Why Passwordless Authentication is Moving into the Mainstream
According to recently published research from the FIDO Alliance, passwordless authentication is moving into the mainstream. The study revealed that around 35 percent of us now use biometrics, like face scanning and fingerprint technology, to log in, making this the second most popular form of online authentication behind passwords.
So, what does this mean for the future of internet security? Will passwordless authentication methods eventually usurp passwords, and is there a good reason why they should? We explore these questions and more in the article below.
What is passwordless authentication?
Before we go any further, you should understand what passwordless authentication is. The clue is in the name: it’s an identity verification method that doesn’t require a password. Biometrics are the most widely used alternative, but other examples include physical security keys, specialized apps, and email magic links. If you’re wondering why passwordless alternatives are important, it’s primarily down to the shortcomings of passwords. These are not as secure as most of us assume, and they don’t create the best user experience either. Passwordless authentication smooths over these issues and offers some extra upsides to boot.
What are the benefits of passwordless authentication?
37 percent of people don’t take any steps to improve their online security, and 19 percent erroneously believe that strengthening their password is the ultimate safeguard. In fact, passwords are not that secure, which is the main reason passwordless authentication is becoming popular. Benefits include:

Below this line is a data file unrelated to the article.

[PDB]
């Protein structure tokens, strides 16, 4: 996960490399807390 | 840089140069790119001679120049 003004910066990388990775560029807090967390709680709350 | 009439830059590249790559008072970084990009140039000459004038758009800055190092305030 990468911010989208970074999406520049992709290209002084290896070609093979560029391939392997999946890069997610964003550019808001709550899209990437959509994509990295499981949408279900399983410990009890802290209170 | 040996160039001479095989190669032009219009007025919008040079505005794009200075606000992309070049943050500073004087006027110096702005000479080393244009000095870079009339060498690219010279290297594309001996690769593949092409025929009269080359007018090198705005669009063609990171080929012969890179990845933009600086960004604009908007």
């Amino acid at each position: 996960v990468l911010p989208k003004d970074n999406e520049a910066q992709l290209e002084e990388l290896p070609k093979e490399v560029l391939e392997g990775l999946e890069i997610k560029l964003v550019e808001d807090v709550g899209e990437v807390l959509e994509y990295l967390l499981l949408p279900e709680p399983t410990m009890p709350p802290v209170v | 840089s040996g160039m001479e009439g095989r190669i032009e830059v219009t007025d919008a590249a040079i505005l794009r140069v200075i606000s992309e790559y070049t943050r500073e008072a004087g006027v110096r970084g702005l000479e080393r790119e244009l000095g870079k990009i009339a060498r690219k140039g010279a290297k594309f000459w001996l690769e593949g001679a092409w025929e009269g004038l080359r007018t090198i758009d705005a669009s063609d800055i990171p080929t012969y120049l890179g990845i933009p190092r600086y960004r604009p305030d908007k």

- An improved customer experience. Compared to passwords, which you have to remember, passwordless authentication is typically quicker and easier. Scanning your fingerprint or using facial recognition technology, for example, is faster and more convenient than trying – and failing – to recall a complex password.
- Improved security. Unlike passwords, it’s almost impossible for cybercriminals to trick passwordless biometrics. While they might be able to guess your password or hack into the database where it’s stored, they can’t replicate your fingerprint or make a copy of your face. This means passwordless authentication methods are much more secure.
Could passwordless authentication supersede passwords?
The honest answer is that we don’t have a crystal ball. It’s impossible to say for sure what will happen, but it certainly looks like it’s going that way. Already, 32 percent of us recognize that biometrics are the securest way to verify our identities online. They’re also the preferred method of logging in for 28 percent of people. As our lives are increasingly led online, this trend is only likely to expand. Security will naturally become more of a concern to a larger number, and when it does, passwordless authentication seems like the obvious solution. Already, many major businesses are incorporating it into their login procedures. For example, financial institutions, Apple Pay, and PayPal now allow mobile users to access their apps using the facial recognition technology built into their smartphones. This is only one prominent example of passwordless authentication at work.
As its benefits become more widely known and better understood, it seems almost inevitable that uptake will increase so that passwordless authentication eventually edges out more archaic identity verification methods.